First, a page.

Immigration, integration, and inclusiveness in New Zealand

Are you an immigrant who has experienced some form of culture shock, a local resident who has encountered awkward situations with new immigrants, or just a warm-hearted person who has given new immigrants the leg-up in integrating into the society?

Migration, and increasing cultural diversity — as a result of globalisation, as well as economic, social, political, and environmental factors — is becoming a norm. New Zealand is no exception to the impacts of migration and diversity. Hence, understanding intercultural relations and developing strategies for collective wellbeing is crucial.

We get it! Migration can be an uncomfortable affair sometimes. But it can be rewarding, for both residents and migrants. The Organisation for Economic Co-operation and Development (OECD) establishes that managed migration plays an important role in sustaining and strengthening labour markets. Arriving with skills that contribute to human capital development, immigrants help to fill the labour gap in sectors with skilled worker shortages. Migration can be a win-win situation, when the right plans and infrastructure are put into place. That’s why we respect the work that the South Auckland Local Settlement Network do —a network dedicated to creating an inclusive and productive society.

A research done by Oudenhoven and Ward revealed that integration — as opposed to acculturation and assimilation — is an ideal strategy that will enable immigrants to maintain their own cultural identities while building positive relations with the host society at the same time.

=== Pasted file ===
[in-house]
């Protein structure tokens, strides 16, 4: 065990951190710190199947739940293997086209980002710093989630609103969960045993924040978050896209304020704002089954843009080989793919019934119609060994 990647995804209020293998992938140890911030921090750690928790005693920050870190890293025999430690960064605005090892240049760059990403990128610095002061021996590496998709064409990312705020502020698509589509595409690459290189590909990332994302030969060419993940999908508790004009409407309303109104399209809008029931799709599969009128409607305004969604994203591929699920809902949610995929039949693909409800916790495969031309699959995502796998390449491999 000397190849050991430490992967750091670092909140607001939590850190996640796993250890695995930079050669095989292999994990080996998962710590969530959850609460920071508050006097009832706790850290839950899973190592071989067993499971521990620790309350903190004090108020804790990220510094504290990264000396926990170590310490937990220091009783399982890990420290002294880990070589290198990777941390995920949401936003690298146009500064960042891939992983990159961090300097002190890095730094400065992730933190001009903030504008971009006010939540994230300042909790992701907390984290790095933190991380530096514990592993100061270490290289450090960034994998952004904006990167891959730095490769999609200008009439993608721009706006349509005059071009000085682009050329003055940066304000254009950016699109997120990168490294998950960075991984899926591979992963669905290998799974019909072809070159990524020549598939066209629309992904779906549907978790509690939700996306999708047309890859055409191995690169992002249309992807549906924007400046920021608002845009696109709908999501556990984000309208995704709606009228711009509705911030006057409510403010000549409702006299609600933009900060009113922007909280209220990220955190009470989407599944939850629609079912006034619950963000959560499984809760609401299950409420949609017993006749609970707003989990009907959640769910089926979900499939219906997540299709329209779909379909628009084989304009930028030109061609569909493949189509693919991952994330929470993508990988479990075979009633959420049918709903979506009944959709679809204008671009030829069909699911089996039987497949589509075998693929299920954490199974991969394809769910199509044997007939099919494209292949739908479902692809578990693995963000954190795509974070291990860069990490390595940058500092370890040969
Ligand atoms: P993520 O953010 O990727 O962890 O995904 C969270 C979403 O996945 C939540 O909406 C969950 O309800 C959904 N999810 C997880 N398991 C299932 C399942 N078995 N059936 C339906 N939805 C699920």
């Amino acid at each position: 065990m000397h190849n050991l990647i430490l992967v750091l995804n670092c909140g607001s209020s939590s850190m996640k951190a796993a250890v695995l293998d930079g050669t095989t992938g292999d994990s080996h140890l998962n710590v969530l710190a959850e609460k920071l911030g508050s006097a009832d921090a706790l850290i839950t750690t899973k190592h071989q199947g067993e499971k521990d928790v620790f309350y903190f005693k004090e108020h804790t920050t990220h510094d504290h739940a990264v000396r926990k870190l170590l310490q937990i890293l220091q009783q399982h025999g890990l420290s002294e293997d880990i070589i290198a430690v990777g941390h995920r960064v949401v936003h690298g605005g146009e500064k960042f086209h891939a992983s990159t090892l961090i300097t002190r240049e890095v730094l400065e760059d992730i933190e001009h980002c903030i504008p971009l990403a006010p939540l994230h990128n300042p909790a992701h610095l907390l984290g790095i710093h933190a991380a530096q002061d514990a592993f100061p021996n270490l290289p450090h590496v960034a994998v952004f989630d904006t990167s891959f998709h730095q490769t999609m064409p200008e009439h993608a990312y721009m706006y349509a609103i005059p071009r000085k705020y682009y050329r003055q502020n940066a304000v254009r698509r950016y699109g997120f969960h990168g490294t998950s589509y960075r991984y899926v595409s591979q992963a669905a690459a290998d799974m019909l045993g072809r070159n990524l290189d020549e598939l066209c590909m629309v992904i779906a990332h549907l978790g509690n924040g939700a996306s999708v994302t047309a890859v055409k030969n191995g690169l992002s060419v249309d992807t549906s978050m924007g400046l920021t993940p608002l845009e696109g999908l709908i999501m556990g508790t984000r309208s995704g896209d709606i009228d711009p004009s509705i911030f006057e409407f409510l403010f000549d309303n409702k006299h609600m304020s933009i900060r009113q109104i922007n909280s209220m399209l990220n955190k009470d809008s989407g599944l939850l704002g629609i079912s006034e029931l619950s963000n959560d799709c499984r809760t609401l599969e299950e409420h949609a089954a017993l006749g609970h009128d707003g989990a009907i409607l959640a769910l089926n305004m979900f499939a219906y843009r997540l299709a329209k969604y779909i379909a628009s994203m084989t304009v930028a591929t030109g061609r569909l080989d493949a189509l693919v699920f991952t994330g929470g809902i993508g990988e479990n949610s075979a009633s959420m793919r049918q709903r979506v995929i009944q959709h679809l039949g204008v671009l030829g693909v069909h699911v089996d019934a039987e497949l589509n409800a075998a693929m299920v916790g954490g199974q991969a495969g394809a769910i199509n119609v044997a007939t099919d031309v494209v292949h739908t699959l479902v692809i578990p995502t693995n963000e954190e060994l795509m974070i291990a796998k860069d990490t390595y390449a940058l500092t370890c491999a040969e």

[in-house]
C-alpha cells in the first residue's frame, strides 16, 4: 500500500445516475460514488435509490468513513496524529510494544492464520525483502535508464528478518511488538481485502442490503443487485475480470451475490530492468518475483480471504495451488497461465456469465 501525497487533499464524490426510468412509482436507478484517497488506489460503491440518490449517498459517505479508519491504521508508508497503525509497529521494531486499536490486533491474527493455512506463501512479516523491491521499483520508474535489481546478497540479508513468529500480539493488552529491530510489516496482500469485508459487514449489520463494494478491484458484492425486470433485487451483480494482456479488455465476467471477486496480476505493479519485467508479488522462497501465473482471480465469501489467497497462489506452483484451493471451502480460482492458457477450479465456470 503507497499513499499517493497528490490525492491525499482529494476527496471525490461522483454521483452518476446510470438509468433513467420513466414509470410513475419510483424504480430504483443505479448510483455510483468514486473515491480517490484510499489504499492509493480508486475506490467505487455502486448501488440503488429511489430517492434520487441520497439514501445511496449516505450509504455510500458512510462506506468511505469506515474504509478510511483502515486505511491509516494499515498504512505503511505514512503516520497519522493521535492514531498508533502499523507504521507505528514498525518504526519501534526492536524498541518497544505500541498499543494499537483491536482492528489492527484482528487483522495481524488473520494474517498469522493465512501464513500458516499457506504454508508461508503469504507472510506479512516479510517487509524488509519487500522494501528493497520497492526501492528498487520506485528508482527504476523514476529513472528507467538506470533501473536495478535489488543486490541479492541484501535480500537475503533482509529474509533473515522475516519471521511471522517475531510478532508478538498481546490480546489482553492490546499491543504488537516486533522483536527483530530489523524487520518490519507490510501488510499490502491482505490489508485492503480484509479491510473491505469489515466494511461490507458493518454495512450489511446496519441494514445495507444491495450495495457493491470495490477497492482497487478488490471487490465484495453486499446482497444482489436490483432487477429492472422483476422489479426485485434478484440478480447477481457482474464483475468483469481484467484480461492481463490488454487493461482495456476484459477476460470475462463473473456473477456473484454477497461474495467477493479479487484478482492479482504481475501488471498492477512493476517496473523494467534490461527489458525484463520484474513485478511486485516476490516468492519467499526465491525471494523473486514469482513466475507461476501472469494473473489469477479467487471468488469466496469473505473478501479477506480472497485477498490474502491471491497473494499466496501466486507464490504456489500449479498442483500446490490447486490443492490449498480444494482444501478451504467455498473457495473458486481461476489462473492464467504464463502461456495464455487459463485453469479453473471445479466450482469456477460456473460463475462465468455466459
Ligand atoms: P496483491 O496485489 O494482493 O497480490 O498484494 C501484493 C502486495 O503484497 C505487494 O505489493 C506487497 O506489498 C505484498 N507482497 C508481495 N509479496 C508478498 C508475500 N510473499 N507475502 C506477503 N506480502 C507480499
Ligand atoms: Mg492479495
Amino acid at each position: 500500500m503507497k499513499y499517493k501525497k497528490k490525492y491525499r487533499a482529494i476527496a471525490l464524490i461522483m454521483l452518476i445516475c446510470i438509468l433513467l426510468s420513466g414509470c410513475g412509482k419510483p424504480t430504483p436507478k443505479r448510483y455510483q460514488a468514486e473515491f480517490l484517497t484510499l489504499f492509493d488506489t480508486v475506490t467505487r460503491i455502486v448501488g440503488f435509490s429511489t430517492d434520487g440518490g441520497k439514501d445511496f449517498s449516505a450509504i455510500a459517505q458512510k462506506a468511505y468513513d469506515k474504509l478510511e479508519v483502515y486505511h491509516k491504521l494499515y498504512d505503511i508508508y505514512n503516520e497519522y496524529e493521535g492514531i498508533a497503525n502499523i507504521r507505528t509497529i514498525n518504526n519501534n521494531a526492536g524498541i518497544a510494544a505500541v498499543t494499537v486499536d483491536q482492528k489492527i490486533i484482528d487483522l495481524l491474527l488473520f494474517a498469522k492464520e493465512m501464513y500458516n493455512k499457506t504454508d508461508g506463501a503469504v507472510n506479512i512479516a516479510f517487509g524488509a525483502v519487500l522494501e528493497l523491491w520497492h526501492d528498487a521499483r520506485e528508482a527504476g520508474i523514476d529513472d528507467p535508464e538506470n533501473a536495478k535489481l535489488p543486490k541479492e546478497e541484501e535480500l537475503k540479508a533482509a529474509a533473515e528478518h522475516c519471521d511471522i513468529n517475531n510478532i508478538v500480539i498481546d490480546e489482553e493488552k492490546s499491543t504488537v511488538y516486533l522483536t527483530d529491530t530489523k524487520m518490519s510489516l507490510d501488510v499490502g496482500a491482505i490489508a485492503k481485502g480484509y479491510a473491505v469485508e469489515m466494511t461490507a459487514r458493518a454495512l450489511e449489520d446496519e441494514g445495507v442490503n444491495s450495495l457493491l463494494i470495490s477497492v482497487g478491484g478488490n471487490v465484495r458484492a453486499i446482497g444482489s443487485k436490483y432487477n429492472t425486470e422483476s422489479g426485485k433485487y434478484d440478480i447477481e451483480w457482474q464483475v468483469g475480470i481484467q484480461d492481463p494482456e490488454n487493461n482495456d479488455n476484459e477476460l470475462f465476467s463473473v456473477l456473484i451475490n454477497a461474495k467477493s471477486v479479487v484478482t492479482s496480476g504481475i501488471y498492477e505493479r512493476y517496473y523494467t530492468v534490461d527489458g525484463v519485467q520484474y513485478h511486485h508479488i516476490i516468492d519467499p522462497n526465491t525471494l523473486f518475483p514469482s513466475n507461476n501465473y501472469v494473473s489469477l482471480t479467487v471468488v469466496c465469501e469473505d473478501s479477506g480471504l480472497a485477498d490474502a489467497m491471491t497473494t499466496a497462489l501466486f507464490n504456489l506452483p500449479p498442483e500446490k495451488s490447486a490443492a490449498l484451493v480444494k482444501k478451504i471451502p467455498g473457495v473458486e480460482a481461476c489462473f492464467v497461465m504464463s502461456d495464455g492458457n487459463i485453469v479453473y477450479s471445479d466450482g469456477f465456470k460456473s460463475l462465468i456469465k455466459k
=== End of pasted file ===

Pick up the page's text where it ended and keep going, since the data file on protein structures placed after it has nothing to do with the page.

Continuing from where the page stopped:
The Migrant Action Trust helps migrants and refugees settle in NZ through the following strategies: “migrants supporting migrants”, “assimilation to integration”, and “support groups”. The Treaty of Waitangi workshop is one of their programmes that enable newcomers to gain a deeper understanding of NZ’s history.

Providing newcomers, young people, and women with equitable access to employment is another major priority. NZ has a worldwide reputation for quality education, and there are no short of training and education programmes that can help equip one with valuable skill sets and enhance employment opportunities. It is important to recognise the value that newcomers bring, assist them in fulfilling their potential, and linking them to organisations experiencing worker shortage —so they can contribute positively to NZ.

A big thank you to Immigration NZ’s Settlement, Protection & Attraction Unit for organising this meeting, and to fellow participants from the following agencies: Tertiary Education Commission (TEC) – Work Connect, INZ/MBIE’s Settlement Unit, Belong Aotearoa, Migrant Action Trust, Department of Internal Affairs, Ministry of Education NZ, Ministry of Social Development, English Partners, MBIE – Tenancy Services, Competenz, Auckland Chamber of Commerce, and Citizens Advice Bureau (CAB). Skills Update Training and Education Group was honored to welcome the network to our premises and be part of the important discussion.

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